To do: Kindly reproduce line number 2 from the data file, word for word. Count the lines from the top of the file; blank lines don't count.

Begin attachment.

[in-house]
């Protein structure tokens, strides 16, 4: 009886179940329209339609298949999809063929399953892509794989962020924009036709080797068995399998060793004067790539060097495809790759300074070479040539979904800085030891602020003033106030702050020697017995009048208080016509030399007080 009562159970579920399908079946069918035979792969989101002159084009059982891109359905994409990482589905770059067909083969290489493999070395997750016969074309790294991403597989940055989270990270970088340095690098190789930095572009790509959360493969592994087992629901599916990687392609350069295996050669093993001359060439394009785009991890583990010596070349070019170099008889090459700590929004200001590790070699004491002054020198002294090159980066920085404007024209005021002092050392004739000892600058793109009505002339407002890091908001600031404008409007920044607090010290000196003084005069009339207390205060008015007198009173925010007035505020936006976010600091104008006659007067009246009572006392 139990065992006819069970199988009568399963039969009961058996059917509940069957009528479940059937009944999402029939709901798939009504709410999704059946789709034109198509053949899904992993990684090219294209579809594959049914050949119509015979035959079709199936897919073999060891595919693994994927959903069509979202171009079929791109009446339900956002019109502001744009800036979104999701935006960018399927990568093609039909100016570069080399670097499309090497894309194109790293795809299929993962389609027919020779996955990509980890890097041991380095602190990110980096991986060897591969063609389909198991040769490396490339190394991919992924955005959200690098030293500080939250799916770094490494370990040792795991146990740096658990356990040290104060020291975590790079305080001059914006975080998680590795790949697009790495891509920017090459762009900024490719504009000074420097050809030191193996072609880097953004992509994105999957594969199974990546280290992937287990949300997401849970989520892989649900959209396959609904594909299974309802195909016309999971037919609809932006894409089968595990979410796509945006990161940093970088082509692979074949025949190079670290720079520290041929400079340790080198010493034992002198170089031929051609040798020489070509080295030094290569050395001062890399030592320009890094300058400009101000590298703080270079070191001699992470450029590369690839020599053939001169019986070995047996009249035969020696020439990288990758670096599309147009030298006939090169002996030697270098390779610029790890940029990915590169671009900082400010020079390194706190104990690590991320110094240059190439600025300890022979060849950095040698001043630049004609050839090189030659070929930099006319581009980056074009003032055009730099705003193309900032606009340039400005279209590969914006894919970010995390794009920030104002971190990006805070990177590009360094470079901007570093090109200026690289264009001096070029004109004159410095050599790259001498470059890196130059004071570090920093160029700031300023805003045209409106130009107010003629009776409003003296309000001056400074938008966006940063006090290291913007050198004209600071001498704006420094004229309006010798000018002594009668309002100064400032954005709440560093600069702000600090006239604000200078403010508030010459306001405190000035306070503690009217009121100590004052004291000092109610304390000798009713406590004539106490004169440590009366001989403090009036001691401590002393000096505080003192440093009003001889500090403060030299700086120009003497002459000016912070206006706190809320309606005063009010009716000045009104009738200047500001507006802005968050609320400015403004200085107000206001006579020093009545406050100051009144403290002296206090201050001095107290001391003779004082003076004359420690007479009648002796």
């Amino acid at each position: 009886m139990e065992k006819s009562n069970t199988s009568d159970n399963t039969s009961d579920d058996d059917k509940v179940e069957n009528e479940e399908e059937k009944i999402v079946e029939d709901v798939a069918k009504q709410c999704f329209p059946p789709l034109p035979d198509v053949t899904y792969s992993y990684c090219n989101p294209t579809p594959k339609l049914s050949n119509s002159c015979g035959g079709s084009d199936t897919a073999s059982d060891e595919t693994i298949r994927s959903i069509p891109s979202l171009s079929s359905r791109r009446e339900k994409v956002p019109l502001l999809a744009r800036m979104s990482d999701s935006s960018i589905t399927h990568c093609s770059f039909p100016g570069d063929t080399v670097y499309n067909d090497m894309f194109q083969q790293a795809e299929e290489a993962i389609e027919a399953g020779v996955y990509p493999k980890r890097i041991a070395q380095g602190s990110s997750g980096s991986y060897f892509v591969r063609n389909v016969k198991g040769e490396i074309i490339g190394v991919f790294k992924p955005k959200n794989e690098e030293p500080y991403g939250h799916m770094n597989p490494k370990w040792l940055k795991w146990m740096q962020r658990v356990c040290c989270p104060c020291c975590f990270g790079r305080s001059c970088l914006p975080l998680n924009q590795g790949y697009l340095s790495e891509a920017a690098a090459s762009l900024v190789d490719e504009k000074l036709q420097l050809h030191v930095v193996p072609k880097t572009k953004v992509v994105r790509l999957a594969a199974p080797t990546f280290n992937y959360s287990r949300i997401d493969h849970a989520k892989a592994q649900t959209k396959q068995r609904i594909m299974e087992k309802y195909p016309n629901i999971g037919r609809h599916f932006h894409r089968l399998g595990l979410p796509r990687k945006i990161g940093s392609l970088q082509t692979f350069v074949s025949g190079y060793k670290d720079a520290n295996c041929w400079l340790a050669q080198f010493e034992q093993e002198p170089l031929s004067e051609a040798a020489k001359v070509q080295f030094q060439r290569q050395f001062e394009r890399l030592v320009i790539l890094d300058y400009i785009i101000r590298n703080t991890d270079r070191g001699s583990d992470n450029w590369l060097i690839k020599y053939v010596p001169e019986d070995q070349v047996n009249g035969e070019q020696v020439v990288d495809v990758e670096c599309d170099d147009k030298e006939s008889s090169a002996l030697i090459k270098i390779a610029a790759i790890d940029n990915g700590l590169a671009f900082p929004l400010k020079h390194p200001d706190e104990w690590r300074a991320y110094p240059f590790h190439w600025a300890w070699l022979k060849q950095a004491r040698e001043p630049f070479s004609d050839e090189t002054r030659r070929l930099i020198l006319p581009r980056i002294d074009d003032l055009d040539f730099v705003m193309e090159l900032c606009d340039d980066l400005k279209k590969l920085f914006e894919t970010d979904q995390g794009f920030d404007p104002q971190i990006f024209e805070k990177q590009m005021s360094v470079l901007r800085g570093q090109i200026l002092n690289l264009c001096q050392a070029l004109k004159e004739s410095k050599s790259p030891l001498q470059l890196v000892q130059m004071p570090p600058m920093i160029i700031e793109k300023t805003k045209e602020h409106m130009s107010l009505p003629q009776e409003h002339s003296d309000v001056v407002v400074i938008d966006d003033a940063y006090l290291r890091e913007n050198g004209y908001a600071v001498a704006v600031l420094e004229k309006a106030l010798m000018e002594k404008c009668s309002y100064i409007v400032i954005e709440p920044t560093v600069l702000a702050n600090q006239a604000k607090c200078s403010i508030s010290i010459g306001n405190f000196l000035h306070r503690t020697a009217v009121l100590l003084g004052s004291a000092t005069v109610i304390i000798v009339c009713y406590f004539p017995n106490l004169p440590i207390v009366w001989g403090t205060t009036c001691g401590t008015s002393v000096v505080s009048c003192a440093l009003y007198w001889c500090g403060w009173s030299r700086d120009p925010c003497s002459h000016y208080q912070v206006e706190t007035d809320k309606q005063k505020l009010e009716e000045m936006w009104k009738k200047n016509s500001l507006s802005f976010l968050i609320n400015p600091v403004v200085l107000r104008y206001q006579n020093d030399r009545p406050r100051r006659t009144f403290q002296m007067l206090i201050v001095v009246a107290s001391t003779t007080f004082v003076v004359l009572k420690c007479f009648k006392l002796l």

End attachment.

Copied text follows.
């Protein structure tokens, strides 16, 4: 009886179940329209339609298949999809063929399953892509794989962020924009036709080797068995399998060793004067790539060097495809790759300074070479040539979904800085030891602020003033106030702050020697017995009048208080016509030399007080 009562159970579920399908079946069918035979792969989101002159084009059982891109359905994409990482589905770059067909083969290489493999070395997750016969074309790294991403597989940055989270990270970088340095690098190789930095572009790509959360493969592994087992629901599916990687392609350069295996050669093993001359060439394009785009991890583990010596070349070019170099008889090459700590929004200001590790070699004491002054020198002294090159980066920085404007024209005021002092050392004739000892600058793109009505002339407002890091908001600031404008409007920044607090010290000196003084005069009339207390205060008015007198009173925010007035505020936006976010600091104008006659007067009246009572006392 139990065992006819069970199988009568399963039969009961058996059917509940069957009528479940059937009944999402029939709901798939009504709410999704059946789709034109198509053949899904992993990684090219294209579809594959049914050949119509015979035959079709199936897919073999060891595919693994994927959903069509979202171009079929791109009446339900956002019109502001744009800036979104999701935006960018399927990568093609039909100016570069080399670097499309090497894309194109790293795809299929993962389609027919020779996955990509980890890097041991380095602190990110980096991986060897591969063609389909198991040769490396490339190394991919992924955005959200690098030293500080939250799916770094490494370990040792795991146990740096658990356990040290104060020291975590790079305080001059914006975080998680590795790949697009790495891509920017090459762009900024490719504009000074420097050809030191193996072609880097953004992509994105999957594969199974990546280290992937287990949300997401849970989520892989649900959209396959609904594909299974309802195909016309999971037919609809932006894409089968595990979410796509945006990161940093970088082509692979074949025949190079670290720079520290041929400079340790080198010493034992002198170089031929051609040798020489070509080295030094290569050395001062890399030592320009890094300058400009101000590298703080270079070191001699992470450029590369690839020599053939001169019986070995047996009249035969020696020439990288990758670096599309147009030298006939090169002996030697270098390779610029790890940029990915590169671009900082400010020079390194706190104990690590991320110094240059190439600025300890022979060849950095040698001043630049004609050839090189030659070929930099006319581009980056074009003032055009730099705003193309900032606009340039400005279209590969914006894919970010995390794009920030104002971190990006805070990177590009360094470079901007570093090109200026690289264009001096070029004109004159410095050599790259001498470059890196130059004071570090920093160029700031300023805003045209409106130009107010003629009776409003003296309000001056400074938008966006940063006090290291913007050198004209600071001498704006420094004229309006010798000018002594009668309002100064400032954005709440560093600069702000600090006239604000200078403010508030010459306001405190000035306070503690009217009121100590004052004291000092109610304390000798009713406590004539106490004169440590009366001989403090009036001691401590002393000096505080003192440093009003001889500090403060030299700086120009003497002459000016912070206006706190809320309606005063009010009716000045009104009738200047500001507006802005968050609320400015403004200085107000206001006579020093009545406050100051009144403290002296206090201050001095107290001391003779004082003076004359420690007479009648002796």